One day in October, 1860, Apache Indians raided the ranch of John Ward on Sonoita Creek, plundered his house, took his son Mickey Free, and ran off all of his stock. John Ward was absent at the time of the raid. Upon his return, Ward immediately rode to Fort Buchanan, twelve miles to the northeast, at the head of the Sonoita Valley, and reported the raid to the Commanding Officer, Lieut. Col. Pitcain Morrison. Nothing was done at this time, the reasons to this day are unknown, but a guess would be due to the lack of troops present for duty. No reason was ever given and the pursuit of the raiders was not undertaken until January 29, 1861, three months later.
On January 29, 1861, Lieut. Col. Morrison ordered Second Lieutenant George N. Bascom, 7th U.S. Infantry, to proceed to Apache Pass, 150 miles to the Northeast to retake the boy, Mickey Free and the stolen stock. Bascom's command, consisted of 54 men mounted on mules. Also accompanying Bascom was Mr. Ward and an interpreter called Antonio. Bascom and his command arrived at the west summit of Apache Pass February 3rd and proceeded over the road two and a half miles to the Overland Mail Station.
Bascom halted his command for water, and told the station keeper Mr. Culver that he was on his way to Fort Bliss, Texas. After watering his command, Bascom continued on his way. When he had marched about one mile to one and a half miles, he halted his command in the vicinity of Goodwin Canyon and set up his camp. Bascom's command was camped in Siphon Canyon. Cochise's camp was in Goodwin Canyon, only a short distance away.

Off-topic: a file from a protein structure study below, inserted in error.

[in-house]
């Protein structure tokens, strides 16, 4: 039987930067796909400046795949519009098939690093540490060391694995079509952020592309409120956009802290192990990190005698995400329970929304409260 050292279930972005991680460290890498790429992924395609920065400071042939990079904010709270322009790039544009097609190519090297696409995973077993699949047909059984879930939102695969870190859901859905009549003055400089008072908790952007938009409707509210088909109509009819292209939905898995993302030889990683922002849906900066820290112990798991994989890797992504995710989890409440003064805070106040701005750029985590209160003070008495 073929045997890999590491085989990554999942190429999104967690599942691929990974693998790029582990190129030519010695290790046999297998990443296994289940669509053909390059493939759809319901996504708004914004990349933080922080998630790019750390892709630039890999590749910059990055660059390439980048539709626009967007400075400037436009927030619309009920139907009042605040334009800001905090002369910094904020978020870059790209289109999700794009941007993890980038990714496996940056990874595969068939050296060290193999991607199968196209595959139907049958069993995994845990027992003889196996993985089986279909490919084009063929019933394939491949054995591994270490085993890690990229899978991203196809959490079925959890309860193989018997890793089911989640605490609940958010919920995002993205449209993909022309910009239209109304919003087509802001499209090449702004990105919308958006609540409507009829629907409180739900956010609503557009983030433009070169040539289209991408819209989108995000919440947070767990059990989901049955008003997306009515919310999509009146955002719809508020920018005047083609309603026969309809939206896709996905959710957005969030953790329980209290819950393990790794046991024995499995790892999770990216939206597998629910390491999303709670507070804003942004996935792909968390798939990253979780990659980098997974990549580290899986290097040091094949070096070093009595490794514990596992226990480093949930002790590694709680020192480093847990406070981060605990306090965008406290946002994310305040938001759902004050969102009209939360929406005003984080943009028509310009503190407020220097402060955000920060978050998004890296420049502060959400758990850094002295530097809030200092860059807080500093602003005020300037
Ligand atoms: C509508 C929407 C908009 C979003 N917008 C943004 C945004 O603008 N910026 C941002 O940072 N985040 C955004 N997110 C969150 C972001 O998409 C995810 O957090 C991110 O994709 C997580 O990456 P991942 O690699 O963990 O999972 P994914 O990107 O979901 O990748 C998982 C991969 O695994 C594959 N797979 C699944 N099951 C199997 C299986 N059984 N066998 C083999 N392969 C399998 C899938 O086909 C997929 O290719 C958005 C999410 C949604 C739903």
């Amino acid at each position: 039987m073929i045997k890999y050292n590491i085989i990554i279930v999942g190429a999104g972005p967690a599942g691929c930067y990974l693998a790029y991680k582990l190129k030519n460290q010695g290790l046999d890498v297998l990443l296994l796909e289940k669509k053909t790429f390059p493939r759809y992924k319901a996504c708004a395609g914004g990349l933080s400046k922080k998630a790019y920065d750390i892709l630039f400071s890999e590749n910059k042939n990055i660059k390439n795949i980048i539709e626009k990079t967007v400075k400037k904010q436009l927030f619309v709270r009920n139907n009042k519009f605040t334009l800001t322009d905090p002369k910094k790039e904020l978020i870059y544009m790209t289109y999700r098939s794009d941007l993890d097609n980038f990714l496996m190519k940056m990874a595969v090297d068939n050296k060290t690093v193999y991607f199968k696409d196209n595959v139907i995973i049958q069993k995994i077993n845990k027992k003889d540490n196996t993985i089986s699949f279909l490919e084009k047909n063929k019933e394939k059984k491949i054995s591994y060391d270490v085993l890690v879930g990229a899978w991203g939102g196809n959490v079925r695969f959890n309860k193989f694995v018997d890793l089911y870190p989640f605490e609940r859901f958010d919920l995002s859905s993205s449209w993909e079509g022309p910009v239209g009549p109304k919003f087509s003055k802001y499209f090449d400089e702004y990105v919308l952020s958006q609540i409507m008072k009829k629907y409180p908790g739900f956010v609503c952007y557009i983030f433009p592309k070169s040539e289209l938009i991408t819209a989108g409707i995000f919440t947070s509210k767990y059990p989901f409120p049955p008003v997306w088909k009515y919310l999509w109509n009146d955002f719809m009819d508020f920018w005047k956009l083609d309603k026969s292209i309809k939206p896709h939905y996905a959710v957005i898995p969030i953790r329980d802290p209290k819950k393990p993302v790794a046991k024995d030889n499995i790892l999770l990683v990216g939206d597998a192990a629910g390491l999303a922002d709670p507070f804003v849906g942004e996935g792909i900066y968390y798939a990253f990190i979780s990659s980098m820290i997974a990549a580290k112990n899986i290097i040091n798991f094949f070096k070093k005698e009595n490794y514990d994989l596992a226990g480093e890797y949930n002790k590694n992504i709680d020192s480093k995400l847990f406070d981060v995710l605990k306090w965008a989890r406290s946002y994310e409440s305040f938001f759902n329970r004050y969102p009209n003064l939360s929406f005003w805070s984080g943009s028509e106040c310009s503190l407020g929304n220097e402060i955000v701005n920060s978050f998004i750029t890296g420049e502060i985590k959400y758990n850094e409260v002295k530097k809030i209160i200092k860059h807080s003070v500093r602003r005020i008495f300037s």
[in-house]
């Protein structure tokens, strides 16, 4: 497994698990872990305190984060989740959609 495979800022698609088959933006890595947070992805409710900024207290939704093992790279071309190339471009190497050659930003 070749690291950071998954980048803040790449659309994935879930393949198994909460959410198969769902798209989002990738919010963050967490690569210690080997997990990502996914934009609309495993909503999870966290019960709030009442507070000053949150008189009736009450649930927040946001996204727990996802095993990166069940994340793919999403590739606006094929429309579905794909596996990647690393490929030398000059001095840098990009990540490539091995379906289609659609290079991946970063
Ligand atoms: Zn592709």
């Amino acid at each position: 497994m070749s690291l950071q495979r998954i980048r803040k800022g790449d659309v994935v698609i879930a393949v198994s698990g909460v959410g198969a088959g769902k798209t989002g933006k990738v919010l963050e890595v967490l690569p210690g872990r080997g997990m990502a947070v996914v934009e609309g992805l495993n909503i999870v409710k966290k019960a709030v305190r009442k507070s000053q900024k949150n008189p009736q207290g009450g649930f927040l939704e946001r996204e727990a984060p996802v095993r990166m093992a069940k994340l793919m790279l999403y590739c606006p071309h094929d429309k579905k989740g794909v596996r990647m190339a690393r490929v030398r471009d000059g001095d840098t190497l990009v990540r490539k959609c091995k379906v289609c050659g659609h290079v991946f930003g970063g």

Bascom convinced Cochise to meet with him. Suspicious of Bascom's plans, Cochise brought with him his brother Coyuntwa, two nephews, his wife, and his two children. At the meeting, Cochise claimed he knew nothing of the affair. Doubting the Indian's honesty, Bascom attempted to imprison him and his family in a tent to be held hostage, but Cochise was able to escape with only a leg wound.
Bascom met Cochise at Apache Pass and captured him. Cochise escaped and Bascom captured five members of Cochise's family in retaliation, prompting Cochise to lay ambushes and capture four Americans whom he offered to trade for his family members.
On February 5, 1861, Cochise delivered a message to Bascom pleading for the release of his family, but Bascom refused and told Cochise that they "would be set free just so soon as the boy was released."
The following day, Cochise and a large party of Apaches attacked a group of Americans and captured three hostages, offering them in exchange for his family, but Bascom maintained that he would accept nothing other than the return of the boy and cattle. On February 7, 1861, Cochise and his men attacked Bascom's soldiers while they were fetching water.
According to recent sources, Cochise was known for his truthfulness and integrity and Bascom's accusations were false.
Cochise fled to Sonora. On the way, he killed the American prisoners and left their remains to be discovered by Bascom. Several days later, Bascom hanged Cochise's brother and nephews before he and his soldiers began their journey home.
The moment when Cochise discovered his brother and nephews dead has been called the moment when the Indians (the Chiricahua in particular) transferred their hatred of the Mexicans to the Americans.
Cochise's revenge in the form of numerous raids and murders were the beginning of the 25-year-long Apache Wars.